Stonehenge stones may have been chosen for their musical properties

"You can almost see them as a pre-historic glockenspiel, if you like and you could knock them and hear these tunes," Stonehenge expert Tim Darvill said of the findings.
By Brooks Hays   |   March 6, 2014 at 12:45 PM   |   Comments

WILTSHIRE, England, March 6 (UPI) -- Since the 1920s, Stonehenge experts have known that the rock formation was assembled in three stages. The third phase, initiated around 2300 BCE, marked the arrival of some 80 "bluestones" -- stones sourced from the Preseli Hills of Wales, roughly 250 miles away.

Still, archaeologists, scientists, and historians continue to wonder why? Why were stones weighing as much as four tons each hauled so far?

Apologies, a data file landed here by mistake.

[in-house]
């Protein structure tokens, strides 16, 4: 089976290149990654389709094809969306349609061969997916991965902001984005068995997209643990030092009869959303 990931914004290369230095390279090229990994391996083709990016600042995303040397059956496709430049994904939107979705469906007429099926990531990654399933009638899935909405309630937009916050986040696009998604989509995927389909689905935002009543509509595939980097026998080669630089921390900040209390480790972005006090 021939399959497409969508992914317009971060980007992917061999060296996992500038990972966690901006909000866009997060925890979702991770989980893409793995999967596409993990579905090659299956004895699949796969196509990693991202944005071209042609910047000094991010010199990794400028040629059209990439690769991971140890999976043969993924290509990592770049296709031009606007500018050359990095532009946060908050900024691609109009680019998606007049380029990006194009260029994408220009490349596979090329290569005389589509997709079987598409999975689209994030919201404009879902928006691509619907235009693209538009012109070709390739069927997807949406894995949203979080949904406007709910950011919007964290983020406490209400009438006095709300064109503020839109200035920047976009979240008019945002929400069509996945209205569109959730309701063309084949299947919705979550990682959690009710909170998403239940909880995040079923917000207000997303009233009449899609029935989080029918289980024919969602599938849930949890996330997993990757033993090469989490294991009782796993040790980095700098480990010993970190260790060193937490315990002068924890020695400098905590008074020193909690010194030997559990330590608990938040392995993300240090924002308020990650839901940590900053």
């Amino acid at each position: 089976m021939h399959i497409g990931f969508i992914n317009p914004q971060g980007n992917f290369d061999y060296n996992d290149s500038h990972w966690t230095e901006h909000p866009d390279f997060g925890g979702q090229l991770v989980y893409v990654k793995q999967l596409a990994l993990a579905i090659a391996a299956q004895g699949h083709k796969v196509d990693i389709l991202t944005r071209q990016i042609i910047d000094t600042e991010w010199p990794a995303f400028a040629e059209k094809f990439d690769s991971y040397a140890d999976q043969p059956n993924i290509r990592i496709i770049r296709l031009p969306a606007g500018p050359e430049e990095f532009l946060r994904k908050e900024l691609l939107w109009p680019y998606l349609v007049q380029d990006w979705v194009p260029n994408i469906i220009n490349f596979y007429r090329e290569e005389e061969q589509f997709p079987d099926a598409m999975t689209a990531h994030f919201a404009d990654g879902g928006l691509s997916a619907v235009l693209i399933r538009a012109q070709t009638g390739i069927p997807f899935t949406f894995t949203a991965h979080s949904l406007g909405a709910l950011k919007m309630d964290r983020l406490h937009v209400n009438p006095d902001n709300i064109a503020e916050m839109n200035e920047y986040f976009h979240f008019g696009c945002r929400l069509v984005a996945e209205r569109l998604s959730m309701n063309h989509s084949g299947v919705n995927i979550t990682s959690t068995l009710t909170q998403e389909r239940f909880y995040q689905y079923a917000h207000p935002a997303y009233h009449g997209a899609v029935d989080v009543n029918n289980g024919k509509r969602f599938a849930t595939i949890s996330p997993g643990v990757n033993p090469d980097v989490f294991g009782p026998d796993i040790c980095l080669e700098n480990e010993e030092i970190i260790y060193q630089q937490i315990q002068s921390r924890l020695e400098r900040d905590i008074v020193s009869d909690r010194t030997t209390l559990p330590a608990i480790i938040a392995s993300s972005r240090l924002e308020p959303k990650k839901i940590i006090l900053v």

Now, a study carried out by London's Royal College of Art suggests the bluestones may have been brought for their musical attributes. The study is part of the college's Landscape and Perception Project, an effort to recreate the sights and sounds of ancient times.

When struck, the bluestones emit a muted but discernible ringing tone. Researchers compared the sounds of the Stonehenge rocks to boulders found at Carn Menyn, one of the most productive quarries of the Preseli Hills.

"The percentage of the rocks on the Carn Menyn ridge are ringing rocks, they ring just like a bell," Paul Devereux, the study's lead researcher, told BBC News. "It hasn't been considered until now that sound might have been a factor."

Details of Devereux's study were published in the latest edition of Time and Mind: The Journal of Archaeology, Consciousness and Culture.

"We don't know of course that they moved them because they rang," Stonehenge expert Tim Darvill said of the findings. "But ringing rocks are a prominent part of many cultures. You can almost see them as a pre-historic glockenspiel, if you like and you could knock them and hear these tunes."

[BBC News]

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